This information is generalized and not intended as specific medical advice. Consult your healthcare professional before taking or discontinuing any drug or commencing any course of treatment.
Severe. These medicines may interact and cause very harmful effects and are usually not taken together. Contact your healthcare professional (e.g. doctor or pharmacist) for more information.
How the interaction occurs:
All of these medicines can affect your kidneys and the cells in your bone marrow that produce blood cells. Some antimalarials may slow down how quickly your body removes penicillamine.
What might happen:
If you take these medicines together, you may be at a higher risk of developing problems with your kidneys or blood.
What you should do about this interaction:
Let your healthcare professionals (e.g. doctor or pharmacist) know that you are taking these medicines together. Your doctor may want to run some blood tests to check your blood and your kidney function. Let your healthcare professionals know if you have any side effects from your medicines, especially if you notice that you bruise or bleed easily or have a skin rash, fever, sore throat, or chills.Your healthcare professionals may already be aware of this interaction and may be monitoring you for it. Do not start, stop, or change the dosage of any medicine before checking with them first.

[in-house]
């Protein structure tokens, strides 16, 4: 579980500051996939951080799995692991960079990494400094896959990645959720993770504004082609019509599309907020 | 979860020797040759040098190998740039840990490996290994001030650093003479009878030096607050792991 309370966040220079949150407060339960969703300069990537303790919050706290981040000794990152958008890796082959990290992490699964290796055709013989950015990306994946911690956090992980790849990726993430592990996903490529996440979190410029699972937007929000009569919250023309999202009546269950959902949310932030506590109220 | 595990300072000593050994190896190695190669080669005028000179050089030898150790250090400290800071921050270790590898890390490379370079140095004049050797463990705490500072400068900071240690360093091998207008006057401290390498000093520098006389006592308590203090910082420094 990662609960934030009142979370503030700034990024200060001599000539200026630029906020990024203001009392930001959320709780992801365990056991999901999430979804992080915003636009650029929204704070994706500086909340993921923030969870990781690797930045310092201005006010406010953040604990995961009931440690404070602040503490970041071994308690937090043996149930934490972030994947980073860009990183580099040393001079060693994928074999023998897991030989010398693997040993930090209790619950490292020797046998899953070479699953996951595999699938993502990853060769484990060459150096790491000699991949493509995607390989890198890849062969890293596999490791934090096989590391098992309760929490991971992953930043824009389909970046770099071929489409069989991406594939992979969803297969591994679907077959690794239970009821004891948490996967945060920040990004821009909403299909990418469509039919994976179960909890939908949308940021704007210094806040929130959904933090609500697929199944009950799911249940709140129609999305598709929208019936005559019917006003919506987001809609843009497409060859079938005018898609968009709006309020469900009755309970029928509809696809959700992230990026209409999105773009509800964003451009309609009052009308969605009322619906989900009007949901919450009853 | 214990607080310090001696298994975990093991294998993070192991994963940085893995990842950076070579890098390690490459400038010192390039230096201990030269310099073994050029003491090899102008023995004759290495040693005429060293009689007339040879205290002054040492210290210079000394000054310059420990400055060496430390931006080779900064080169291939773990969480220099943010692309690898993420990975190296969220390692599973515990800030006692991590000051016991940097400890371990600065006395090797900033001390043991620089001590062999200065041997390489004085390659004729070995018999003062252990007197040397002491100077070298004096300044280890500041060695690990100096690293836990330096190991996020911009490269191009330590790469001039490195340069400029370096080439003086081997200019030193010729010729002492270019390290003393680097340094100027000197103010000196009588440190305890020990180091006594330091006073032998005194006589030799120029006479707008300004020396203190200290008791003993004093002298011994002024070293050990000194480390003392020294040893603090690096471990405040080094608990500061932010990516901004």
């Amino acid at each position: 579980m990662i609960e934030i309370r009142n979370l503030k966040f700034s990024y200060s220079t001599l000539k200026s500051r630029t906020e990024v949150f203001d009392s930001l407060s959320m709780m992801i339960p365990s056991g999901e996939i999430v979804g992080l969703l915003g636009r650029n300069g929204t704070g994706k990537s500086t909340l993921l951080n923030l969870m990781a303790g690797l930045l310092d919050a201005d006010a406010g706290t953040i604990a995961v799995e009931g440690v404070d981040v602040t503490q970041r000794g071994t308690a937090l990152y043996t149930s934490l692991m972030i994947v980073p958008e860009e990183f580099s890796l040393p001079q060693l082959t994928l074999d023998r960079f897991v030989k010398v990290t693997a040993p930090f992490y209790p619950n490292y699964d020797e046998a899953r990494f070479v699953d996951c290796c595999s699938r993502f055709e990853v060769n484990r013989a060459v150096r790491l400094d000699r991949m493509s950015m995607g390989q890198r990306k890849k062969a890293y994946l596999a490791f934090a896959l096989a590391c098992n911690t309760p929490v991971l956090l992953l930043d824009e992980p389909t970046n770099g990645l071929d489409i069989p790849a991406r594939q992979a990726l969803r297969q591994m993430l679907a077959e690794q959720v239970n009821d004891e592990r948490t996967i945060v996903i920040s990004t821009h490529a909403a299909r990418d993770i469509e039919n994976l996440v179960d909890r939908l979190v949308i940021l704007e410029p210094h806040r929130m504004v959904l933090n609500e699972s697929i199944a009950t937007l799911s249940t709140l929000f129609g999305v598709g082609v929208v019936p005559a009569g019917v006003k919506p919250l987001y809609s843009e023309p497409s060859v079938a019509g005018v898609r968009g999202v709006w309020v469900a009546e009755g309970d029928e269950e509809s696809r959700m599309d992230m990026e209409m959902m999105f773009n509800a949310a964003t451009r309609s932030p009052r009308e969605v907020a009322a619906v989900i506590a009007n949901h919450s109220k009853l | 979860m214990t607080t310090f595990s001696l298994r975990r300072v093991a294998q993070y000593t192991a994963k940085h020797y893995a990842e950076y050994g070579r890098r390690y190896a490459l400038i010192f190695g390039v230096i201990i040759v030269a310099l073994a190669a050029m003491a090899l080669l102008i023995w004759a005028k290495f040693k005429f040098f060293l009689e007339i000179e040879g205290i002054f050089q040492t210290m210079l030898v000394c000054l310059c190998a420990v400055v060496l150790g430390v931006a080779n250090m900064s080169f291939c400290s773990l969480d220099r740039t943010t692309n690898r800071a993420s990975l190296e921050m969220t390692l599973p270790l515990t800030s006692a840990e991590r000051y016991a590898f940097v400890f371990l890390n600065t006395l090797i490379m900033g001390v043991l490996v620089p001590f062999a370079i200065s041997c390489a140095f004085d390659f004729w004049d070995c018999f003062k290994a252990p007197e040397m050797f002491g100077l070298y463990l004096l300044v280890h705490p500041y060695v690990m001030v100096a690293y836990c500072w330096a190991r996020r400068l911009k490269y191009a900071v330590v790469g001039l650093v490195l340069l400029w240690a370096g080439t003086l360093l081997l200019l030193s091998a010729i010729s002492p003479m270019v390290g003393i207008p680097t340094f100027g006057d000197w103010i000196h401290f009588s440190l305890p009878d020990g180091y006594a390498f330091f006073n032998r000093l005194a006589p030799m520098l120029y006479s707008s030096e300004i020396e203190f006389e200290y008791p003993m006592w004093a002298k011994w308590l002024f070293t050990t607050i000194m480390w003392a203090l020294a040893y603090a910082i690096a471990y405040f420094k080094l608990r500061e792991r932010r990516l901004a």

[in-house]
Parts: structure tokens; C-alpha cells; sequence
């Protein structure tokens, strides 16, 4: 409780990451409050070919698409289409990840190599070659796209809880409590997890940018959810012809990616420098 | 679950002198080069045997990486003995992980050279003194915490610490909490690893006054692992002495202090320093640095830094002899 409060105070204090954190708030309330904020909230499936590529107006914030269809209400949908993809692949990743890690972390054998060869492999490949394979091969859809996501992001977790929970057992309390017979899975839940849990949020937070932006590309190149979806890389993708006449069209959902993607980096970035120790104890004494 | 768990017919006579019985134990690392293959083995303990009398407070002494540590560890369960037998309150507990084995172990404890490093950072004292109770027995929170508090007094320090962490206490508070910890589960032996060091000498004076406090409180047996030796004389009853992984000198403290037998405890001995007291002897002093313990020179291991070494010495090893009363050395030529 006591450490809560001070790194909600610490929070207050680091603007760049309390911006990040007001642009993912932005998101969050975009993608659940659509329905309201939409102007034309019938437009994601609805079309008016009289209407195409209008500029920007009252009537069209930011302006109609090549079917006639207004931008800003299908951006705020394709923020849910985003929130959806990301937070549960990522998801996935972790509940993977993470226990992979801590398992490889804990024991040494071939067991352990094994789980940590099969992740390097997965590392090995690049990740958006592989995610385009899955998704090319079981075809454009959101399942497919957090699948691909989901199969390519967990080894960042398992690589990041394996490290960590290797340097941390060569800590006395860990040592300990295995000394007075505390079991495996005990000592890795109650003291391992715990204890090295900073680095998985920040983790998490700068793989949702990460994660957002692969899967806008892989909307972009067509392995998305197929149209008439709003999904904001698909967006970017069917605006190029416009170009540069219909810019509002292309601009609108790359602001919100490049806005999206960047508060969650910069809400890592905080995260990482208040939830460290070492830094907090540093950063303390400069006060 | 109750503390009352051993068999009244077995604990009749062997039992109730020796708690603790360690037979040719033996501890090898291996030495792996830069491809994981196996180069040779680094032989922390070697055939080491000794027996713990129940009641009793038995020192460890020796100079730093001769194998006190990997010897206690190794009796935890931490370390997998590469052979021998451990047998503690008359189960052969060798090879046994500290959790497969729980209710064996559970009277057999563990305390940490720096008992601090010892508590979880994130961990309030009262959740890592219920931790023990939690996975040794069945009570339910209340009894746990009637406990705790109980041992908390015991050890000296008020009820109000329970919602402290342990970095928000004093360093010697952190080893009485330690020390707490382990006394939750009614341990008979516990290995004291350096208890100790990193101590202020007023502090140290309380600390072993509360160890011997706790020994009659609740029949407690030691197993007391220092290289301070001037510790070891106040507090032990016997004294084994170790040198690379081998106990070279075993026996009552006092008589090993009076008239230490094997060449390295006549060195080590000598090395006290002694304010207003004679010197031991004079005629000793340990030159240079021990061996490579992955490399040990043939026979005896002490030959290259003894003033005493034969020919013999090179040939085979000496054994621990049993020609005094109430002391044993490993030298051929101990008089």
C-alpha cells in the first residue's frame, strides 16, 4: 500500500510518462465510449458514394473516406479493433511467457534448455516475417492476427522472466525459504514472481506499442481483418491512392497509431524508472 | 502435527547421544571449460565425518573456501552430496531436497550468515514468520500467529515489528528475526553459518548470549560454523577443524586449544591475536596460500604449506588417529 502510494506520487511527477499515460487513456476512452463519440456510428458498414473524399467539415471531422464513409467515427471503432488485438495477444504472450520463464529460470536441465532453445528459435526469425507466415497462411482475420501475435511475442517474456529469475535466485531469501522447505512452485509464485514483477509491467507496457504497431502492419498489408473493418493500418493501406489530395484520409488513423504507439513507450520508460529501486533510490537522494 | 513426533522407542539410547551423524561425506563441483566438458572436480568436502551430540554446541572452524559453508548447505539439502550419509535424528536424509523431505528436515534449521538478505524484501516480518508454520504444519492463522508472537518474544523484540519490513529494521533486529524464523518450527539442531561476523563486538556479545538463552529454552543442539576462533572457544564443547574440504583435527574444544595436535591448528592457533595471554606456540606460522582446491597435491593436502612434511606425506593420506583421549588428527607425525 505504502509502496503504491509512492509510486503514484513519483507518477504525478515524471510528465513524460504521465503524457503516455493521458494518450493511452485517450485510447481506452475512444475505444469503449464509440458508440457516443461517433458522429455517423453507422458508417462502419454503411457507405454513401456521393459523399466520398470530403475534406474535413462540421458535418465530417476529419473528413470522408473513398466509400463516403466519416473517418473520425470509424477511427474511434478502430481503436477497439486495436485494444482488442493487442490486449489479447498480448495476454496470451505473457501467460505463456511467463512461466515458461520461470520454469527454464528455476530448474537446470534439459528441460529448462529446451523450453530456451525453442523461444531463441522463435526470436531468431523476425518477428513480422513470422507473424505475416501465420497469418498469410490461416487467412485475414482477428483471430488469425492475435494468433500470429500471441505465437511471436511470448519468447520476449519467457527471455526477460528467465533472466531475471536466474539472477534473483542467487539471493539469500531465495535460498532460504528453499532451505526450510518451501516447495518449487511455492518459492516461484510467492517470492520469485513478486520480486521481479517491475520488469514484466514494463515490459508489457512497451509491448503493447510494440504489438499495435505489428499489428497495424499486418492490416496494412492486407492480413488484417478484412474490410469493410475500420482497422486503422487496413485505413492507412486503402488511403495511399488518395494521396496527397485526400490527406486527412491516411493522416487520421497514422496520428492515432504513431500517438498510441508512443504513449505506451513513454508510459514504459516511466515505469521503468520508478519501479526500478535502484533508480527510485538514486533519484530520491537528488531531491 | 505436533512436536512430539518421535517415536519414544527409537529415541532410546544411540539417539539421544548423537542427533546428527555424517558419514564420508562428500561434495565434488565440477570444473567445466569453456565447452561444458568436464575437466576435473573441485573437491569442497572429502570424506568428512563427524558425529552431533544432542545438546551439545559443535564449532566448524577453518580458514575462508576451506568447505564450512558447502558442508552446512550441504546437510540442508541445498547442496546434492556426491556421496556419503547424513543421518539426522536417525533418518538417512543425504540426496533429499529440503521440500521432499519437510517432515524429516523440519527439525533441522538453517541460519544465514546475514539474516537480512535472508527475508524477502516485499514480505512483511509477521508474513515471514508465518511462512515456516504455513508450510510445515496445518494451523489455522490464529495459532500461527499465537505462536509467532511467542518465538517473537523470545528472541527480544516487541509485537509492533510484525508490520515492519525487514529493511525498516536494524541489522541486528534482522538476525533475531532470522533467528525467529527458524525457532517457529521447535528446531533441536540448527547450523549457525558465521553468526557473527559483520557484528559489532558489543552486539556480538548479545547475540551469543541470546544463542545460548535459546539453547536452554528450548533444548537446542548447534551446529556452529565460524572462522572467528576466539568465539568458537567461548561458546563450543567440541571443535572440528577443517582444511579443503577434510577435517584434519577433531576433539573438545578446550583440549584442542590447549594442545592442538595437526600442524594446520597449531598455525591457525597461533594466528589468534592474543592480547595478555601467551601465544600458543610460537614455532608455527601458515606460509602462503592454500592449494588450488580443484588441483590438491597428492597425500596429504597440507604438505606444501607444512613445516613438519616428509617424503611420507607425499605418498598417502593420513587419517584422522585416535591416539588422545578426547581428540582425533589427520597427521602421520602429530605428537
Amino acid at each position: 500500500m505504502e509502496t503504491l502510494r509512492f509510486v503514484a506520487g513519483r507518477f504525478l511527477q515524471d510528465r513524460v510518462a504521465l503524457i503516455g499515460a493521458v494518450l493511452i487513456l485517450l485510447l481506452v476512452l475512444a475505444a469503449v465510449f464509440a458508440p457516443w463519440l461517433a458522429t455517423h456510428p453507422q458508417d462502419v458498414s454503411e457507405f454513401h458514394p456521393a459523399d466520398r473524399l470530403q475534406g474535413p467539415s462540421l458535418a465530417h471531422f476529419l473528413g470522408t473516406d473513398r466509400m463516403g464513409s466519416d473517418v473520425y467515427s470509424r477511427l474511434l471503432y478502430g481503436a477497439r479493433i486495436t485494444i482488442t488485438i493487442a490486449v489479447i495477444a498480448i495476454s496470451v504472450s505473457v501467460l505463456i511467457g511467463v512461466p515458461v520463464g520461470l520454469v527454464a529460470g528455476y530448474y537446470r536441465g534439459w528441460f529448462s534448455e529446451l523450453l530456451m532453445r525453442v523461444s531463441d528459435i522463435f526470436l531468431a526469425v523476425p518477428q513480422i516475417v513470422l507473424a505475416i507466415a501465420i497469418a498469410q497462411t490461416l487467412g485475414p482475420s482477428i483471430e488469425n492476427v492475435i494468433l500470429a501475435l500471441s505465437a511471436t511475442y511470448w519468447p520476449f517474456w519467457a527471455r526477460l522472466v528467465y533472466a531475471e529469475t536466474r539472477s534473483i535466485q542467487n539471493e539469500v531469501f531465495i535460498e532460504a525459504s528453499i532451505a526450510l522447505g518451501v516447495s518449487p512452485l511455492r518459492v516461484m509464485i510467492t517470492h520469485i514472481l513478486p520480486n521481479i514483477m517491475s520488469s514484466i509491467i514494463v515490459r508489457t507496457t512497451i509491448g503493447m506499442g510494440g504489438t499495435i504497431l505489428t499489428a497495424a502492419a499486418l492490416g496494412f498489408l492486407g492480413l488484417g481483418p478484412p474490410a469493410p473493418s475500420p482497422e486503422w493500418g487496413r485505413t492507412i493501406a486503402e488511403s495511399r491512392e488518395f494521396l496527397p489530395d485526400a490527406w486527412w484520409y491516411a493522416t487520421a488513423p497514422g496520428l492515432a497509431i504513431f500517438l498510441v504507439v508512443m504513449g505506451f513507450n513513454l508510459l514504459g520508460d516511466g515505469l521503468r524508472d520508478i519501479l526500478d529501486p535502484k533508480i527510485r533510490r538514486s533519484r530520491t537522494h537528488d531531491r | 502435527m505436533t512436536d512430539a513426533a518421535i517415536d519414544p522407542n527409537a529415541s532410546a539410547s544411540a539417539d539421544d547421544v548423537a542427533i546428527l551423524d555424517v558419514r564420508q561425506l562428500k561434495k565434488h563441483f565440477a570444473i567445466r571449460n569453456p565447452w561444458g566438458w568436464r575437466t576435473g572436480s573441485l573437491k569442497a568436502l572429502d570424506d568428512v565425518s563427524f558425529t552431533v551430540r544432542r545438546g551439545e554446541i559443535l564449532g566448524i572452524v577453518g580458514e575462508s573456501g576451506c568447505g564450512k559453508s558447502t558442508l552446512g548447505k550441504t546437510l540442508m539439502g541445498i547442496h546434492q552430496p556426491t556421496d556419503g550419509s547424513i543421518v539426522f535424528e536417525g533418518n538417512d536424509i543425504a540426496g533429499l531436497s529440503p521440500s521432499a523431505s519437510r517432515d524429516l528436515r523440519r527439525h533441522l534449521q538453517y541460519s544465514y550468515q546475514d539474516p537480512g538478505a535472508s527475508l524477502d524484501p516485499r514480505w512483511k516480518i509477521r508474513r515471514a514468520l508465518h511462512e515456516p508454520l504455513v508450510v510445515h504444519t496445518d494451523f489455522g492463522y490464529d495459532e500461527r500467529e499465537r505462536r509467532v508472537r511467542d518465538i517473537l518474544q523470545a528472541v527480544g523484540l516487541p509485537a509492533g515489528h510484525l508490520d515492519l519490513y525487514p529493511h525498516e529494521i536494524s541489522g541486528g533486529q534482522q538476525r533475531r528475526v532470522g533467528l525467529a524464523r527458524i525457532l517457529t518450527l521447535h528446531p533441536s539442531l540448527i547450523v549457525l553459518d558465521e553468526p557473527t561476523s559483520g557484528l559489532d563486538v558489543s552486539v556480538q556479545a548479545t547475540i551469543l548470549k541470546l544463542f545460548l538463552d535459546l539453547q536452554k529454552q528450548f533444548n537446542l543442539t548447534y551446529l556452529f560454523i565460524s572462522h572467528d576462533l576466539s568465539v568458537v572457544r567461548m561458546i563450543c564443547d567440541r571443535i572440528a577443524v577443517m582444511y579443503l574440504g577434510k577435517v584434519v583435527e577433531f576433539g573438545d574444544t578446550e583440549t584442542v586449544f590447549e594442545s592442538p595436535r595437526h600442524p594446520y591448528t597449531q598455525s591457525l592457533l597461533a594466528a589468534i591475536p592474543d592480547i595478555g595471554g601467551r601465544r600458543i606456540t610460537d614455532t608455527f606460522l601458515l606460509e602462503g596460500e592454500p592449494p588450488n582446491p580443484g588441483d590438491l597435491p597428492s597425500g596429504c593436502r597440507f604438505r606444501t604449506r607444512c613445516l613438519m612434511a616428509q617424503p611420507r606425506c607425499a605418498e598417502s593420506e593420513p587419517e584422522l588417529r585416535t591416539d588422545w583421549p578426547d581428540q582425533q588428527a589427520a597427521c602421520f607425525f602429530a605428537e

1.Cuprimine (penicillamine) US prescribing information. Merck & Co., Inc. October, 2004.
2.Seideman P, Lindstrom B. Pharmacokinetic interactions of penicillamine in rheumatoid arthritis. J Rheumatol 1989 Apr;16(4):473-4.
3.Bunch TW, O'Duffy JD, Tompkins RB, O'Fallon WM. Controlled trial of hydroxychloroquine and D-penicillamine singly and in combination in the treatment of rheumatoid arthritis. Arthritis Rheum 1984 Mar;27(3):267-76.